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Innovation at Nissan: All Flash, No Substance?

August 25, 2010 Innovation 6 Comments

You might have picked up that Nissan is launching of a new corporate push dubbed “Innovation for All.”

This article from AdAge explains that the idea is to transition from a price-driven, model-specific strategy to communicate with consumers around a broader idea that Nissan cars come equipped with a range of innovative offerings, from keyless entry to air purifiers and smartphone apps, at an affordable price.

The article features an interview with Jon Brancheau, the guy in charge of the campaign. He states that “…the Leaf is the most recent example to believe that Nissan is an innovative company and that’s how we want to transmit our message to consumers, we want to turn it around a little bit — Nissan is the brand, and here’s the reason you should believe in it.”

Perhaps Nissan will be able to make consumers believe that Nissan is an innovative company, but they will have a harder sell with the global innovation community.

When you launch a campaign like this, I think it is fair to ask questions on what Nissan actually do on innovation and whether they have the corporate innovation capabilities to back up this campaign.

I did a quick check and I was surprised in a very negative way. I found close to nothing of interest on their corporate innovation capabilities. One example is Nissan’s global site where I searched for innovation. You get no real indication on how Nissan views and approaches innovation and you get no guidance on what to do if you want to collaborate with Nissan. It even got a bit funny as the third link they showed was a 12 years old press release : – )

I do not believe that Nissan has realized that the way companies innovate is changing dramatically in these years. One important change is that leading innovators understand that they have to tap into external resources in order to deliver the best possible products and services.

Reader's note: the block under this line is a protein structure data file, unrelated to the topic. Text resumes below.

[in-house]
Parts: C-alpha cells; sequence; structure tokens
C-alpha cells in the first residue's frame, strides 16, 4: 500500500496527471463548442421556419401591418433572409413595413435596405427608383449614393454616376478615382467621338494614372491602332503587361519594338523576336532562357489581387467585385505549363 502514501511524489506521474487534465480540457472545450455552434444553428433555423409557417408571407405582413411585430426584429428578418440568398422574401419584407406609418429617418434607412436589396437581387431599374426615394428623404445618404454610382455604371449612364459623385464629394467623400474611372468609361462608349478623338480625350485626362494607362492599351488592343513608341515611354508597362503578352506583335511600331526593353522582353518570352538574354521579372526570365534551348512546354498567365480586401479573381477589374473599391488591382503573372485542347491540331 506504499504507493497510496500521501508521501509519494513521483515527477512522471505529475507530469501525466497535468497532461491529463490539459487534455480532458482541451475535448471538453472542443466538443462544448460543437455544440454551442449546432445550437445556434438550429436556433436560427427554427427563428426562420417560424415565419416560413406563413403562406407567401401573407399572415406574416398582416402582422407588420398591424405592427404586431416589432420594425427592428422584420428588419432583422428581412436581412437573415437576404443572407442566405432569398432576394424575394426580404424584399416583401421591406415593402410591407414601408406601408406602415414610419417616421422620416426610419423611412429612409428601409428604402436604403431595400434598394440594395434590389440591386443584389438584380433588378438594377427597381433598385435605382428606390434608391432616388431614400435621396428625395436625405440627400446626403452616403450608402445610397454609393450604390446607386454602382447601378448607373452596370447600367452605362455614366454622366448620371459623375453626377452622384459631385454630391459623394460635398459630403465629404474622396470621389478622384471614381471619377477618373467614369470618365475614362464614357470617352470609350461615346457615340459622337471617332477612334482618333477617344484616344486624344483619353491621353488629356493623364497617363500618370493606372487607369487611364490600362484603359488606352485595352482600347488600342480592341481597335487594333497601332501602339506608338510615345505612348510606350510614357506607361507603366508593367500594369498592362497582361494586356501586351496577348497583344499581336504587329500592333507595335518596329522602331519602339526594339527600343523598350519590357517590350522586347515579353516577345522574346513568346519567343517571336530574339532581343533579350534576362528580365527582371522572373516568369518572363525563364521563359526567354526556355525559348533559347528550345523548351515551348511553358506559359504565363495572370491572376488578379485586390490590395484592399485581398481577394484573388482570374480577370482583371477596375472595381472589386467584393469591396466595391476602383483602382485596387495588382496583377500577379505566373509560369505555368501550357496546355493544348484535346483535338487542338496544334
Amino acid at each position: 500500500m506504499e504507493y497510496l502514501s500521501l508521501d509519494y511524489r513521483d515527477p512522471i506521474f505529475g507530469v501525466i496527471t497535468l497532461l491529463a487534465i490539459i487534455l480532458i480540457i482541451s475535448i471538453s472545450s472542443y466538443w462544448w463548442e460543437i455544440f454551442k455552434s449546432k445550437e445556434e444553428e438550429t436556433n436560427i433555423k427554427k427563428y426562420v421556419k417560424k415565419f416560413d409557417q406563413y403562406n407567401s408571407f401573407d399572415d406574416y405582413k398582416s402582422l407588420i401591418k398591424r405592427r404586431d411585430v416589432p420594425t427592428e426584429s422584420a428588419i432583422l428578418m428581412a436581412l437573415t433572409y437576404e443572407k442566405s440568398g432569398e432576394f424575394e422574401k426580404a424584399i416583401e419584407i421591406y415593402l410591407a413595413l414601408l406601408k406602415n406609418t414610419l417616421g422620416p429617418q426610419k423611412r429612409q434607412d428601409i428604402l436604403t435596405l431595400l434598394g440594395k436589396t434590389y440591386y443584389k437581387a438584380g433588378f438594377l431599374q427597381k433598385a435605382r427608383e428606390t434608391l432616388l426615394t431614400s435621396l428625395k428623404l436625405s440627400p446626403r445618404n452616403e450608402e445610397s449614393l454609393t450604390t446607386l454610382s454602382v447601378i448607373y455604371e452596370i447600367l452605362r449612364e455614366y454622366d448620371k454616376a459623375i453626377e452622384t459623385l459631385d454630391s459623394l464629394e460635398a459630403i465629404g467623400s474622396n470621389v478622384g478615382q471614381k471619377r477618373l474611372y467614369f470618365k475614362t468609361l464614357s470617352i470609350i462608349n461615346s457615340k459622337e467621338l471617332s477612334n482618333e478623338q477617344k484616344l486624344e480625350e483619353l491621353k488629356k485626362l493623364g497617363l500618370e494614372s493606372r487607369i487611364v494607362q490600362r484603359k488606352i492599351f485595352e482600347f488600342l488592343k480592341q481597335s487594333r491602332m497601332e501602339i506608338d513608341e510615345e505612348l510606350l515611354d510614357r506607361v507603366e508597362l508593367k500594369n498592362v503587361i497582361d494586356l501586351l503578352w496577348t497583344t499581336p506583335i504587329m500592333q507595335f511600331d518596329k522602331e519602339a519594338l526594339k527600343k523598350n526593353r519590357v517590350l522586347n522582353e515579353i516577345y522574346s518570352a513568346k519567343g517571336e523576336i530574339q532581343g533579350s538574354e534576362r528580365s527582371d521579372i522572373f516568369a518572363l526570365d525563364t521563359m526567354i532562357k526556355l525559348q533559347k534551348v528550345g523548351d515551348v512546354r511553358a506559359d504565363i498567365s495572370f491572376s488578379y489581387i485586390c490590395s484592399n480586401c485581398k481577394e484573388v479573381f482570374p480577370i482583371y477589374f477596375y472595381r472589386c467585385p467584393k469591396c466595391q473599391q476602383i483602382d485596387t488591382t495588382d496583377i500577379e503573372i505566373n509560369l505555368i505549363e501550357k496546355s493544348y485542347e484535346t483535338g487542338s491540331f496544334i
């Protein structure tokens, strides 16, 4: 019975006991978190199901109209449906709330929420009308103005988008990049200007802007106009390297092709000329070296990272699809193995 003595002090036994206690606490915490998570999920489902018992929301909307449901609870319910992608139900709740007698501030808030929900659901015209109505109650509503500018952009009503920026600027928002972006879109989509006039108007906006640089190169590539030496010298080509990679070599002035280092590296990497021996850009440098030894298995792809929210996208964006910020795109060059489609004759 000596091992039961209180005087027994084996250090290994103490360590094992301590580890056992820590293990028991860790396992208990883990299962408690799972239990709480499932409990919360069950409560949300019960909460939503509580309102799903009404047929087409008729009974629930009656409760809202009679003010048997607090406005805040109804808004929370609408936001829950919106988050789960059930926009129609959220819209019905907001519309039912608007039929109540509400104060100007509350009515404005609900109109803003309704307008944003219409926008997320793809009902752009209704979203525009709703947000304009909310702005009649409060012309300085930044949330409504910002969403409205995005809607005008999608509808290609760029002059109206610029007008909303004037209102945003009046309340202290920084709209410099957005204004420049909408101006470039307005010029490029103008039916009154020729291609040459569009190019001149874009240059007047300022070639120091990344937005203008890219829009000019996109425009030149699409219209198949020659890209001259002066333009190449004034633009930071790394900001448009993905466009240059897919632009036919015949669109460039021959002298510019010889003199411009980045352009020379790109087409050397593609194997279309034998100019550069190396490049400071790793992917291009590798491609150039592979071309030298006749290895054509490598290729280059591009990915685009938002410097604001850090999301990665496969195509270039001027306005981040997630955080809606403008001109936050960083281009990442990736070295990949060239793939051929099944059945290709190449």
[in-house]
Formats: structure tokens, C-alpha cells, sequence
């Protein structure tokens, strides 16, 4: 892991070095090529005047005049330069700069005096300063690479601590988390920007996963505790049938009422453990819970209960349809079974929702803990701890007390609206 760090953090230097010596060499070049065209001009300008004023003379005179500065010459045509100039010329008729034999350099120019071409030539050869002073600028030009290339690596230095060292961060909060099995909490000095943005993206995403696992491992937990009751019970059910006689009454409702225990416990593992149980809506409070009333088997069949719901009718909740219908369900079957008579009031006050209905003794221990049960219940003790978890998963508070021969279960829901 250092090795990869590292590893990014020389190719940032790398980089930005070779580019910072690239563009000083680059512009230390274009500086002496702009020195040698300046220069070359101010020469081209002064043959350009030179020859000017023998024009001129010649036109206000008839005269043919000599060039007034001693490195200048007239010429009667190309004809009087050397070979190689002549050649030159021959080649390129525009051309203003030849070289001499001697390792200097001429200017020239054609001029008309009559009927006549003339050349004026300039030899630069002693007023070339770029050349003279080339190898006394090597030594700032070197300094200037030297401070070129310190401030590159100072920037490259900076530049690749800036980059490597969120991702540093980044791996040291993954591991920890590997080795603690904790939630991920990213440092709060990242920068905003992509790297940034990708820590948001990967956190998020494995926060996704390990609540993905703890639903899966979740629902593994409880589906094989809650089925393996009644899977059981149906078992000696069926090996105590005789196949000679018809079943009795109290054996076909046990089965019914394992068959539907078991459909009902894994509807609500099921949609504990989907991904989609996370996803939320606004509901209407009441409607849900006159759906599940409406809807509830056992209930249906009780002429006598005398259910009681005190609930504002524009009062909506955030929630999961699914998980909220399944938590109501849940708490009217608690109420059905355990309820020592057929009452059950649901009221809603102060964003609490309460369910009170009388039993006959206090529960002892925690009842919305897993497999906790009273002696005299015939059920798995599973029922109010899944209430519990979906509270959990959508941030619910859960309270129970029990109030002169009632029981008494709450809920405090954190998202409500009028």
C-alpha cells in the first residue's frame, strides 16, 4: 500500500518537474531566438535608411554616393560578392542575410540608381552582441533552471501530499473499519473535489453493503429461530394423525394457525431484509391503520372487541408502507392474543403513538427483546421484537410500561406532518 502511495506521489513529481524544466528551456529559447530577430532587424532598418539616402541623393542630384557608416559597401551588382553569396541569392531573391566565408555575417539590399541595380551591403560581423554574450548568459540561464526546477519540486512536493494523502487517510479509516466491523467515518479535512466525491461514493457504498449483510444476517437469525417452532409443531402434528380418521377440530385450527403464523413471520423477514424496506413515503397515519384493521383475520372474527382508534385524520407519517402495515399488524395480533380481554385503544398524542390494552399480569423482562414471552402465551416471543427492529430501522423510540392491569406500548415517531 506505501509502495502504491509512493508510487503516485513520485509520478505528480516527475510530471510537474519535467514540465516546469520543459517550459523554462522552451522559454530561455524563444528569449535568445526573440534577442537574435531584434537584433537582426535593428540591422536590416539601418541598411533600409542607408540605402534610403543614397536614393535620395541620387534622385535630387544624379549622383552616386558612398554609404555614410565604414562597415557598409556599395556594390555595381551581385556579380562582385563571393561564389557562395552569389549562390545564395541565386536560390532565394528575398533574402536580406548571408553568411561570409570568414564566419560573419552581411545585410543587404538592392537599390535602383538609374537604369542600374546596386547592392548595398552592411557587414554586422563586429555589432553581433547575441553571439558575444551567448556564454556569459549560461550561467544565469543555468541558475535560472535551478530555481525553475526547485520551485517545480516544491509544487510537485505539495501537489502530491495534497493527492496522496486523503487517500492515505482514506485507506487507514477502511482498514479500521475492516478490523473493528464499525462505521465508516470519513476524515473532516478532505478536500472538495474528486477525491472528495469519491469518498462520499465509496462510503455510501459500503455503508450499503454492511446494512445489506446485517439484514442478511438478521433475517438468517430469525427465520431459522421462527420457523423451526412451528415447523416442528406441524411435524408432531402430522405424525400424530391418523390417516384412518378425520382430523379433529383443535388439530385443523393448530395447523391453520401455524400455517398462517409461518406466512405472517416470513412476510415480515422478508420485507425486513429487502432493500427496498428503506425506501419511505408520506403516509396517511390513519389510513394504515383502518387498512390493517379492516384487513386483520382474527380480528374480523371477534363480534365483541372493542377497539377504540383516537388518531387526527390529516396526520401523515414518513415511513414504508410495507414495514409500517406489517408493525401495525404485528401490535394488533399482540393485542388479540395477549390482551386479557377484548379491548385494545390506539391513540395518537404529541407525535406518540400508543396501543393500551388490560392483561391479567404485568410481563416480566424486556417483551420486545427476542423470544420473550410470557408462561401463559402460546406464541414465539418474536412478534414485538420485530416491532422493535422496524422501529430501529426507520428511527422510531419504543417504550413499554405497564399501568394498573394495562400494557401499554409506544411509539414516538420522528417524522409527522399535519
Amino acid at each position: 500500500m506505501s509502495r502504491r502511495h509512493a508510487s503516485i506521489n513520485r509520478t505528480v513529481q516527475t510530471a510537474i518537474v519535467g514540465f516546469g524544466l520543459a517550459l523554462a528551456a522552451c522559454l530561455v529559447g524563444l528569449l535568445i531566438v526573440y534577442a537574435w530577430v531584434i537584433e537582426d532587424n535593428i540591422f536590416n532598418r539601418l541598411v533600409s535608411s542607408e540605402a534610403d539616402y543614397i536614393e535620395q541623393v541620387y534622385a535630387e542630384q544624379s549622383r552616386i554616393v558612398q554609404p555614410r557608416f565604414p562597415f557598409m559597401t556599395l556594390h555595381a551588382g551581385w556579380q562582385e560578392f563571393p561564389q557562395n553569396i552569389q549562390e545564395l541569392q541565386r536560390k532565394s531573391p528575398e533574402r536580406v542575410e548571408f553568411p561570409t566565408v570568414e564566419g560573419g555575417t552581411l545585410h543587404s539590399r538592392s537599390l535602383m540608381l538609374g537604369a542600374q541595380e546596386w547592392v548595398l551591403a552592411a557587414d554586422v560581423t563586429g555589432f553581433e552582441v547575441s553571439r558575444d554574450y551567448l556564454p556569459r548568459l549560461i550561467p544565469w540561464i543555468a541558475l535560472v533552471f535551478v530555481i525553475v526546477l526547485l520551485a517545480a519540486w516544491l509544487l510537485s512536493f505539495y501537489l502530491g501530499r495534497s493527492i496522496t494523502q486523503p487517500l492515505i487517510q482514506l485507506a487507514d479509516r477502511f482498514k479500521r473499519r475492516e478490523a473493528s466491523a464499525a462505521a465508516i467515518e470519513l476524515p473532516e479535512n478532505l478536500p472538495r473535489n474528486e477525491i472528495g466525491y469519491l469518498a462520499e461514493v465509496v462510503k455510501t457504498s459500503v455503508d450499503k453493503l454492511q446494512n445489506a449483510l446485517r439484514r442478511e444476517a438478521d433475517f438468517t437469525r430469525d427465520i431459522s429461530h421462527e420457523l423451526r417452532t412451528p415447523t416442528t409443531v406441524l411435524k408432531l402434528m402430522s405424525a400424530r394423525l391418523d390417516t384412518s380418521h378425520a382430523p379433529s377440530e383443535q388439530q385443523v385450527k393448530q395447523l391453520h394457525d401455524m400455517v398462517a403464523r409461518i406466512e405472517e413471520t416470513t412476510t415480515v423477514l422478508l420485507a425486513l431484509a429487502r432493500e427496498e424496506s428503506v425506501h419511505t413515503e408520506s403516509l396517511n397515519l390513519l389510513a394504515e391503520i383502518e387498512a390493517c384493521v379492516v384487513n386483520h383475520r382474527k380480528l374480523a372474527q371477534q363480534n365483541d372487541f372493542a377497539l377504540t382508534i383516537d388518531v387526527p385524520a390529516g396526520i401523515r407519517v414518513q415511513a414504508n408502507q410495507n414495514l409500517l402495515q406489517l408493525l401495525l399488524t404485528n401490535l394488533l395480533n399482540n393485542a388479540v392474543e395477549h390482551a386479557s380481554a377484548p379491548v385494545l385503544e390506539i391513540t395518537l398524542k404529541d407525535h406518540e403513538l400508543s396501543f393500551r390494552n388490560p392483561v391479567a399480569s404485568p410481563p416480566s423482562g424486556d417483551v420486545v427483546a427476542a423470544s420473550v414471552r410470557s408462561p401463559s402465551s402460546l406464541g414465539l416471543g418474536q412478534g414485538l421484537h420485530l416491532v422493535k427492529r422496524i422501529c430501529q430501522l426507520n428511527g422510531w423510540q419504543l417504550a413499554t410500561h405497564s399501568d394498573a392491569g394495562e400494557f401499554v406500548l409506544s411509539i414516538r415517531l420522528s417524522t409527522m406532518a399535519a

This does not seem to be the case at Nissan so based on what I could find, I just do not believe Nissan will be able to deliver in the long term. Sooner or later their current campaign will backfire.

Overall, this is a great example on what can happen when smart advertising guys get involved with innovation. Innovation has to be about more than just flashy words. It needs to have substance.

Nissan, please show us your substance…

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Currently there are "6 comments" on this Article:

  1. Nissan did quite a lot of work with TRIZ, training some of the engineering community in the UK in the toolkit to improve their innovation skills and capabilities. How far this has spread I don't know, and I agree this is still an internal focus, whereas so many companies are embracing partnerships and open innovation.

    It is a problem that a lot of companies espouse innovation not just through their ads but also corporate values etc, but don't actually do anything proactive to support or encourage it! Just putting it in your values isn't enough…

  2. Stefan Lindegaard says:

    Hi Lilly, I think we are aligned quite well on this…

  3. Trudy Lloyd says:

    Stefan,

    I’m reminded of the phrase ‘ a journey of a thousand miles begins with a single step’.

    I think Nissan is making a powerful commitment by going public and talking about plans to become more innovative.

    I also feel this ‘setting the intention’ can of itself actually start things happening.

    Obviously, to build momentum and get results there does need to be more substance and action.

    However, maybe like many companies Nissan is still exploring how much they can safely reveal about their innovation plans.

    For many organisations it’s one thing to know the theory of ‘open innovation’ and the benefits that accrue from inviting others to collaborate. it’s a whole diffferent thing to do it. It pushes newcomers right out tof their comfort zone.

    Give Nissan a bit of time!

    Being an advertising rag, Advertising Age of course want to talk ad campaigns and creative work. The interviewer is not prompting for revelations on plans for innovation.

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